The company does not plan to interrupt service for its 5.5 million subscribers as it works out Chapter 11 bankruptcy protection and reorganization plans, the representative said. Chapter 11 provides protection for a company from its creditors while it reorganizes its finances.
Metrocall is just the latest paging company to suffer a financial setback. Arch Wireless, the nation's leading paging company with about 12 million customers, filed for bankruptcy protection in December. The Westborough, Mass.-based company continues to offer its paging services, however.
Business in Europe may be taking its toll on both companies, especially stemming from the growing number of people using cell phones to send wireless e-mails, analysts say. Most phones now come with that ability already built in.
Though the United States has been slow to adopt the practice--about 300 million e-mails are traded each month between cell phones--there are more than 30 billion messages traded every month in Europe.
Metrocall also said in its recent filing with the Securities and Exchange Commission that it lost about 900,000 customers last year. The paging industry lost about 1 percent of its customers in 2000 and overall revenue dropped from 5.25 billion in 1999 to $5.1 billion in 2000, according to Federal Communications Commission documents.
Joe Laszlo, an analyst with Jupiter Media Metrix, said although paging will remain a staple--given the recent successes of the BlackBerry paging device from Research In Motion--companies like Metrocall and Arch will need to find other things to do with the networks they have built to deliver their services.
"We won't see it go away, but it will have to find new niches," Laszlo said.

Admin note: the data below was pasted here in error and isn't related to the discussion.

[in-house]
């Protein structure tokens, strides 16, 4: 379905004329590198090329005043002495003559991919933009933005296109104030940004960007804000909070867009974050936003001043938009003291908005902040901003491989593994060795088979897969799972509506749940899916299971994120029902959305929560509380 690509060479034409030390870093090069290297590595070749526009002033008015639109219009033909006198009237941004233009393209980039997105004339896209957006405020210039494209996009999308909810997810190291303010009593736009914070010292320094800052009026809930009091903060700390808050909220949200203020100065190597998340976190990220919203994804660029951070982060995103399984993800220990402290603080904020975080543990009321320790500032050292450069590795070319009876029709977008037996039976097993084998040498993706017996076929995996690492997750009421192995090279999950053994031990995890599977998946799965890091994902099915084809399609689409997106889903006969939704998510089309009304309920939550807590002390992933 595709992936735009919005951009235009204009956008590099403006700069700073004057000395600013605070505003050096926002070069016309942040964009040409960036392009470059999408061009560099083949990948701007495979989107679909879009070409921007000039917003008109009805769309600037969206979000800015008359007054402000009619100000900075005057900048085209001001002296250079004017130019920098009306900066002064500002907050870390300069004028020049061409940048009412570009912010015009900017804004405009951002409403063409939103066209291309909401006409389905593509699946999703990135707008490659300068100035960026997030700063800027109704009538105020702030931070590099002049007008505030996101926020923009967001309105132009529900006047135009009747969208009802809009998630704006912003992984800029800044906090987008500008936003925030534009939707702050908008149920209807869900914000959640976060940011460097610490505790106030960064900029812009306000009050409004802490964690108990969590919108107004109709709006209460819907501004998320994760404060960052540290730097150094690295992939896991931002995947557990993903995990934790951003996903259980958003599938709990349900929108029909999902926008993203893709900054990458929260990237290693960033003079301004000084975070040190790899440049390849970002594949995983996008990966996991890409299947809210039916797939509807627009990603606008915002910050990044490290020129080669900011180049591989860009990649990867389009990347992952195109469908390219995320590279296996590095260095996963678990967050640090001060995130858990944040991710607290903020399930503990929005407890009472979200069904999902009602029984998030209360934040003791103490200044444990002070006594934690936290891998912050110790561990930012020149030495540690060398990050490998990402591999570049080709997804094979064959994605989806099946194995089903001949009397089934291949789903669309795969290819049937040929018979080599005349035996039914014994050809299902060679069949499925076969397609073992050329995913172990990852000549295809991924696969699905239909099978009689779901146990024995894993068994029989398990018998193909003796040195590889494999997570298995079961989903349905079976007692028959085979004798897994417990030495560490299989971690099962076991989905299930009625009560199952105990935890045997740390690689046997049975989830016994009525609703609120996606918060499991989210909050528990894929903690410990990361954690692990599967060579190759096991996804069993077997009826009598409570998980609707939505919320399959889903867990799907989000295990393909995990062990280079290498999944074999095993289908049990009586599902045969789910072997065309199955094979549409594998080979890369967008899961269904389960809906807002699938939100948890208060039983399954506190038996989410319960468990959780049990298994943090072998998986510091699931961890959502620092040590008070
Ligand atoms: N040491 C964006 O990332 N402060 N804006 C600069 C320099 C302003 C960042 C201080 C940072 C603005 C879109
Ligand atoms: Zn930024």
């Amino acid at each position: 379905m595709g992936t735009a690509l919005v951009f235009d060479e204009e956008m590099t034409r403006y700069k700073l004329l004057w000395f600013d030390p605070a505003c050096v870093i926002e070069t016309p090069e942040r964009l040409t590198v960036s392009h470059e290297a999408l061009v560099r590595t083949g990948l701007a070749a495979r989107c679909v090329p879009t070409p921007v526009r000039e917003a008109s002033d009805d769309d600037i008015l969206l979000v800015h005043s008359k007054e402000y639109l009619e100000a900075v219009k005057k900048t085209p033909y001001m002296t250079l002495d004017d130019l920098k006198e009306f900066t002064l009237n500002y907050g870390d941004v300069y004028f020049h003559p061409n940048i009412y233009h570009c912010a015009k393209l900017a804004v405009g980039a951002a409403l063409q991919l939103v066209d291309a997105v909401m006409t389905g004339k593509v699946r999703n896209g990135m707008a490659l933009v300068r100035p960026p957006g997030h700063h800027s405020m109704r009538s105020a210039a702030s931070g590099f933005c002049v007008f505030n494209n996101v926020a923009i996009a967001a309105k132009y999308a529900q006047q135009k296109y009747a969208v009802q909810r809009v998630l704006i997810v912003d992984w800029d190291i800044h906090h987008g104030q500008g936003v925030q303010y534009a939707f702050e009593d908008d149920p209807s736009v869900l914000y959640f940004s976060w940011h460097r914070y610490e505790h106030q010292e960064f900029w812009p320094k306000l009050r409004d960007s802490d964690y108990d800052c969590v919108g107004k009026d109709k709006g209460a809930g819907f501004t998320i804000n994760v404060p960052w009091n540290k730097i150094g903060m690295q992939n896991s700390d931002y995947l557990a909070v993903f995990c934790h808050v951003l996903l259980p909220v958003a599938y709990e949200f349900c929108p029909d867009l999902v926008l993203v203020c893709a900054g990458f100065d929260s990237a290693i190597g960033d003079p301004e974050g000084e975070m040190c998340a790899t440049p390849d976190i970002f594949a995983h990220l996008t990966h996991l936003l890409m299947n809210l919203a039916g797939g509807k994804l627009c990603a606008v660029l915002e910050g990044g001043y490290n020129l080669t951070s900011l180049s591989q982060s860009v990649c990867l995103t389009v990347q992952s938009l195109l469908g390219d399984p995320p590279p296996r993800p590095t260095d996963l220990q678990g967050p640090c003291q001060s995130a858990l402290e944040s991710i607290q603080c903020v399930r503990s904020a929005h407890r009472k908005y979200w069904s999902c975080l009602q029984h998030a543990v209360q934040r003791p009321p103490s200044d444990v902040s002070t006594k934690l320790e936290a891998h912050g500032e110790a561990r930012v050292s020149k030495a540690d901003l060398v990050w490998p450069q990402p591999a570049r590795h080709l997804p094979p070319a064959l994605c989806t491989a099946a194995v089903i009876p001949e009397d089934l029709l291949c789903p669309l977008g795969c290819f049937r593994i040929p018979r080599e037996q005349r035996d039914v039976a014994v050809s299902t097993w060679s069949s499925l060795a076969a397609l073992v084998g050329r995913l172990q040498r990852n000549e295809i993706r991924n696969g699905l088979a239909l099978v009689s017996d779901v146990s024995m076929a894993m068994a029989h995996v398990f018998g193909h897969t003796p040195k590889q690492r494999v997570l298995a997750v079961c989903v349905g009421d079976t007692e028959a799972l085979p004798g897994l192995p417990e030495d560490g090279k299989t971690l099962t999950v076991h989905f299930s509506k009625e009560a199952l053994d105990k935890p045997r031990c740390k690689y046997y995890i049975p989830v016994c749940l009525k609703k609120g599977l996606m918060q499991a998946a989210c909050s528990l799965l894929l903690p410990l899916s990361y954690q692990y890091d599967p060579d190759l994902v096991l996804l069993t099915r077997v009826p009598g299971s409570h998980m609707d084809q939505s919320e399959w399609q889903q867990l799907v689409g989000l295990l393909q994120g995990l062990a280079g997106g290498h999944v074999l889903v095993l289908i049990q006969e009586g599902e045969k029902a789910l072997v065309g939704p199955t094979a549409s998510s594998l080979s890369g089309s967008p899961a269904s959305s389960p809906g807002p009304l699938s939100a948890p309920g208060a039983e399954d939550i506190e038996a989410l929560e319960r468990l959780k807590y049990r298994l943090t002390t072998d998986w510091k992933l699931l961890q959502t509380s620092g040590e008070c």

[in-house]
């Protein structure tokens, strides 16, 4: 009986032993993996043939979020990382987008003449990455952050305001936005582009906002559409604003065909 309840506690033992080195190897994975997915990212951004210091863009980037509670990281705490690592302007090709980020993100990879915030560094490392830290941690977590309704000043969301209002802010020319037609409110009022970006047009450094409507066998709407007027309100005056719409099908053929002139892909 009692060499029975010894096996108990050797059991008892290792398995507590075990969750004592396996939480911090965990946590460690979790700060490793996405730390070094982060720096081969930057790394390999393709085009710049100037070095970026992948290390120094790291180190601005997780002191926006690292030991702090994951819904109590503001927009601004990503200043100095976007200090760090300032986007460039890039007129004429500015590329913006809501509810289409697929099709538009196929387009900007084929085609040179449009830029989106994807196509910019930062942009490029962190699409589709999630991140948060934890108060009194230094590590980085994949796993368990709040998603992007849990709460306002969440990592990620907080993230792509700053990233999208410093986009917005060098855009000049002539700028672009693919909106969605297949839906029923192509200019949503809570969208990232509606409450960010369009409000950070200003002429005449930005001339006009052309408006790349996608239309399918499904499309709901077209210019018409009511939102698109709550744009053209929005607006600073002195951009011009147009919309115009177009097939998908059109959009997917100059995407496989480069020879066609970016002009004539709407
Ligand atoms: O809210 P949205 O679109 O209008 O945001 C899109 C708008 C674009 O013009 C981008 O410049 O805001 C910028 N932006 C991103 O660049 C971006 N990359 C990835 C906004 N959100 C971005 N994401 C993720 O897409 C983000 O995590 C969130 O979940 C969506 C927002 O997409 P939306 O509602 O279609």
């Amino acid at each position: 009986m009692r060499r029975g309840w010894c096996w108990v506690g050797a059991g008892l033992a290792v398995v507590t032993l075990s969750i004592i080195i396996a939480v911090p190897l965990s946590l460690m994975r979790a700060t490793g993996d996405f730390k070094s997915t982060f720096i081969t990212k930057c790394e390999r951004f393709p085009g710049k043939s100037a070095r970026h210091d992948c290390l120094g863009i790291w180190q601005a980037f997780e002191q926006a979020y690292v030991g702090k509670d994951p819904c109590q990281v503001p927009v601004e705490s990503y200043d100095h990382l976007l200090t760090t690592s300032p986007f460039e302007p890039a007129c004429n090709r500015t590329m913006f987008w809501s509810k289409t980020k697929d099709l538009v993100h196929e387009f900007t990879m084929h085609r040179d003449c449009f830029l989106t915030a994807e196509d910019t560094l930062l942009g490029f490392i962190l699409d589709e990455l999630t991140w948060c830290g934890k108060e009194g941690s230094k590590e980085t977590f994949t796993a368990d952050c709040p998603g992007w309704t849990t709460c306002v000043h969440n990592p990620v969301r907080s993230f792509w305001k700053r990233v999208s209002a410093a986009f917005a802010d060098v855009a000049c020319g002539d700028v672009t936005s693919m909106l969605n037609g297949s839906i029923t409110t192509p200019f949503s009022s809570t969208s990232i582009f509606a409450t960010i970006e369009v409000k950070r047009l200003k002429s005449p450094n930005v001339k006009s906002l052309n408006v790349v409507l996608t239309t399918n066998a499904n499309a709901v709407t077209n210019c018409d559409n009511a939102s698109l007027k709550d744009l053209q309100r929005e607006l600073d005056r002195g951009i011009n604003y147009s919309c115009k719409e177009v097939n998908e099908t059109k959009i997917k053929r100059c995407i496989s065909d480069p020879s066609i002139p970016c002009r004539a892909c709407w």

Some of these devices are already on the market, including Cybiko, a wireless pager that uses infrared rather than a regular paging network to communicate. The device is marketed mainly to teenagers, Laszlo said.
Metrocall, based in Alexandria, Va., also disclosed in SEC documents some of its future reorganization plans. It said it would lay off about 850 of its 2,976 employees and also intends to close some of its stores in the United States, according to the documents.
Even some of its "good" news was bad. The company told the SEC that subscribers to its higher-end paging services increased last year. But even with the expected increase in revenue, Metrocall does not "expect that the increase in subscriptions from the end of 2001 to the end of this year will be significant."
Last April, Metrocall hinted that it would be filing for bankruptcy when it announced awith rival WebLink Wireless. The move was supposed to reduce the companies' combined $1.2 billion in debt to about $300 million, executives said.
The Metrocall representative on Monday refused to comment further on any future merger plans.